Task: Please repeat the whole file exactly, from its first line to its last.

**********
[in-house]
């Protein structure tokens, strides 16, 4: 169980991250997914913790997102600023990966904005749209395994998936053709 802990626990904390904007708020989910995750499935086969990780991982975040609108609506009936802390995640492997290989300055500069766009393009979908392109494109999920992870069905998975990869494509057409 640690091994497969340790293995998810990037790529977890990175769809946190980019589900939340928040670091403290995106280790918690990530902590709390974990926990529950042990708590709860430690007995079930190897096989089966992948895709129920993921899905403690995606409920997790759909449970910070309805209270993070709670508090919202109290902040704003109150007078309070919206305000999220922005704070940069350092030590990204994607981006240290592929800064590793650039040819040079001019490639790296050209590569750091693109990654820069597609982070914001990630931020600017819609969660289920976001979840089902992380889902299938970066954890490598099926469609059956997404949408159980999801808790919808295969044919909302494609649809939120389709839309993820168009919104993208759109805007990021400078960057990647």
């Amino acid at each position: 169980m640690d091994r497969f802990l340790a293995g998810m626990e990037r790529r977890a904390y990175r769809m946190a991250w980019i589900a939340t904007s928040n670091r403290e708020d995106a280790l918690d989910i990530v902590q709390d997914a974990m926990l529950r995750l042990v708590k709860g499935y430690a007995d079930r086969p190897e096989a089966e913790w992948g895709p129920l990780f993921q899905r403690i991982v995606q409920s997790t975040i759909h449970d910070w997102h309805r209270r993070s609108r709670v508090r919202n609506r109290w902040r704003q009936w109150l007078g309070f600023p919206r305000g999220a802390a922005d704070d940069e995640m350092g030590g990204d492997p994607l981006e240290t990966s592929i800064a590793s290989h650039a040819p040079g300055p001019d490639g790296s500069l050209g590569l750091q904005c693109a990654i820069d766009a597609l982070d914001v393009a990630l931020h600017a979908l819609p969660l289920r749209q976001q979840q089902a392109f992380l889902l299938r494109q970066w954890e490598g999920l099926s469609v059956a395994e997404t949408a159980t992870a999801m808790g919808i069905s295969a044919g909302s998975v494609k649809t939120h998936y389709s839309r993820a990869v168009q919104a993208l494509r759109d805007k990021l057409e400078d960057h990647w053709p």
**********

[in-house]
């Protein structure tokens, strides 16, 4: 169980991250997914913790997102600023990966904005749209395994998936053709 802990626990904390904007708020989910995750499935086969990780991982975040609108609506009936802390995640492997290989300055500069766009393009979908392109494109999920992870069905998975990869494509057409 640690091994497969340790293995998810990037790529977890990175769809946190980019589900939340928040670091403290995106280790918690990530902590709390974990926990529950042990708590709860430690007995079930190897096989089966992948895709129920993921899905403690995606409920997790759909449970910070309805209270993070709670508090919202109290902040704003109150007078309070919206305000999220922005704070940069350092030590990204994607981006240290592929800064590793650039040819040079001019490639790296050209590569750091693109990654820069597609982070914001990630931020600017819609969660289920976001979840089902992380889902299938970066954890490598099926469609059956997404949408159980999801808790919808295969044919909302494609649809939120389709839309993820168009919104993208759109805007990021400078960057990647």
């Amino acid at each position: 169980m640690d091994r497969f802990l340790a293995g998810m626990e990037r790529r977890a904390y990175r769809m946190a991250w980019i589900a939340t904007s928040n670091r403290e708020d995106a280790l918690d989910i990530v902590q709390d997914a974990m926990l529950r995750l042990v708590k709860g499935y430690a007995d079930r086969p190897e096989a089966e913790w992948g895709p129920l990780f993921q899905r403690i991982v995606q409920s997790t975040i759909h449970d910070w997102h309805r209270r993070s609108r709670v508090r919202n609506r109290w902040r704003q009936w109150l007078g309070f600023p919206r305000g999220a802390a922005d704070d940069e995640m350092g030590g990204d492997p994607l981006e240290t990966s592929i800064a590793s290989h650039a040819p040079g300055p001019d490639g790296s500069l050209g590569l750091q904005c693109a990654i820069d766009a597609l982070d914001v393009a990630l931020h600017a979908l819609p969660l289920r749209q976001q979840q089902a392109f992380l889902l299938r494109q970066w954890e490598g999920l099926s469609v059956a395994e997404t949408a159980t992870a999801m808790g919808i069905s295969a044919g909302s998975v494609k649809t939120h998936y389709s839309r993820a990869v168009q919104a993208l494509r759109d805007k990021l057409e400078d960057h990647w053709p």